“Stores, particularly mom-and-pop shops that I relied on for years, are now replaced by banks and drugstores and Starbucks,” said Candi Obrentz, a product designer and consultant who has lived in Turtle Bay since 1995 and runs her businesses from her one-bedroom apartment on East 49th Street, for which she pays $3,200 a month.
“It used to be that anything west of Third Avenue became the business side of Midtown,” Ms. Obrentz said. “Now, with so many bars and restaurants popping up, the rest is changing. People from out of the neighborhood take limos to have brunch on Second Avenue.”
But Turtle Bay still offers Midtown convenience at a relatively affordable price (heavy stress on the adverb). And while cold towers and cavernous chain stores numb other parts of the city, Turtle Bay continues to have a strong character, thanks to an active neighborhood association and its most prominent landmark, the United Nations.
The modernist riverfront complex, with its newly renovated buildings, sets the tone for the neighborhood, which is international even by Manhattan standards. In Turtle Bay, you can study Spanish at Instituto Cervantes, admire Asian art at the Japan Society and enjoy pickled herring in the cafe of the Norwegian Seamen’s Church. Foreign consular buildings with their mix of architectural styles help keep the streetscape human-scaled and visually perky.
Even the selection at the Ideal Cheese Shop on First Avenue and 52nd Street is a nod to neighborhood diversity. Michael Binetti, an owner of the 63-year-old specialty store, said he mainly sticks to European cheeses to suit the tastes of his many customers who work at the U.N. “It’s a good niche for us,” he said.
Mr. Binetti said he is benefiting from an influx of cheese-loving millennials to the neighborhood — the sunny side of development. As for the dark side, he said he does enough wholesale trade to ensure that his shop would stay afloat if the rent became unaffordable when his lease comes up for renewal in four years.
Keeping Turtle Bay small-scale and personable has been the mission of the Turtle Bay Association for 60 years. The organization was founded in 1957 to quash attempts to widen East 49th Street, and it has collaborated with other community groups to rezone side streets for low-rise housing and improve neighborhood parks. Lately it has succeeded in modifying the rezoning plan that will bring taller commercial towers to 78 blocks of Midtown East, including a stretch of Turtle Bay. An adjustment curtails building heights on Third Avenue from East 47th to East 52nd Streets.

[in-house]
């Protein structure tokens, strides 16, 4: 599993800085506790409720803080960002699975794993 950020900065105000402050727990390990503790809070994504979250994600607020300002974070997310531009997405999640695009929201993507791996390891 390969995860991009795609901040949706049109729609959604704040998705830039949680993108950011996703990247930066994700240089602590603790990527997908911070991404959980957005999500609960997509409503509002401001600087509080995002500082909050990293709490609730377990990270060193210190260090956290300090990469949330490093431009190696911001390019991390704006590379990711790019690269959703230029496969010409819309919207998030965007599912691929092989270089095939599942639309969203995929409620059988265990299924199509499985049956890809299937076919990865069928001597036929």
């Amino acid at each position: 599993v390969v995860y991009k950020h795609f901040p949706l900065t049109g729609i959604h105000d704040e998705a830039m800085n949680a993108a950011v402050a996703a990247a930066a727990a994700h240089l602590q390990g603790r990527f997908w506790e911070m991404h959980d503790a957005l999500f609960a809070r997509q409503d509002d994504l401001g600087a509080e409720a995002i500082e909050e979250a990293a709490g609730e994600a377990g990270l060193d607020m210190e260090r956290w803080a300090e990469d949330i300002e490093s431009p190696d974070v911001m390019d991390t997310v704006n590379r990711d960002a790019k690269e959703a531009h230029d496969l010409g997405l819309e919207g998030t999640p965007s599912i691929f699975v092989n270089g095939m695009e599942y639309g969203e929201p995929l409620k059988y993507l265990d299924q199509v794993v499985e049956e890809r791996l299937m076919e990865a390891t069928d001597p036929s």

Lee Frankel, a Turtle Bay Association member who has lived in the area since 1967, said she lost the view from her north-facing windows to development, but remains philosophical. “The neighborhood is responding to people’s wants and needs,” she noted, referring to the arrival of two popular restaurants on Second Avenue, the Smith and La Pecora Bianca, as well as the evaporation of antiques shops and grocery stores.
“It’s New York,” she said. “If you can’t stand change, you need to move somewhere else.”
What You’ll Find
Turtle Bay is dressed in brownstone, limestone, red brick, white brick, terra cotta, granite and acres of glass. Its buildings tell better stories than Scheherazade.
The palatial River House (1931), for instance, which sits on a bluff 40 feet above the East River between 52nd and 53rd Streets, is as famous for the celebrities the cooperative rejected (Joan Crawford, Gloria Vanderbilt) as for those who bought in (Henry Kissinger, Uma Thurman).
Turtle Bay Gardens is a cluster of 20 1860s townhouses on East 48th Street and East 49th Street, between Second and Third Avenues, whose backyards were united in the 1920s. Dorothy Thompson (a plaque describes her as “the intrepid girl reporter”) and Katharine Hepburn were former occupants; the composer Stephen Sondheim and the actress-turned-designer Mary-Kate Olsen currently live there.
A Tudor-style building at 225-227 East 49th Street, redesigned in 1929 for the violinist Efrem Zimbalist and his wife, the Metropolitan Opera soprano Alma Gluck, is now a rental property owned and occupied by Angela Paolini, whose father ran Louise Jr., a popular former neighborhood restaurant.
Ms. Paolini recalled getting misdirected mail for Keith Hernandez, when the former Mets player lived down the block at Sterling Plaza. Mr. Hernandez was enticed to live in the 1985 postmodern building at 255 East 49th Street by Fred Wilpon, who in addition to being the majority owner of the Mets was one of Sterling Plaza’s developers. Rosie O’Donnell bought the triplex penthouse there in July.
And in 2001, the audacious square black column called Trump World Tower, at 845 United Nations Plaza, rose more than 350 feet higher than the United Nations Secretariat Building across the avenue. “Trump wanted that building to be gold,” said Ms. Frankel of the Turtle Bay Association. “Can you imagine?”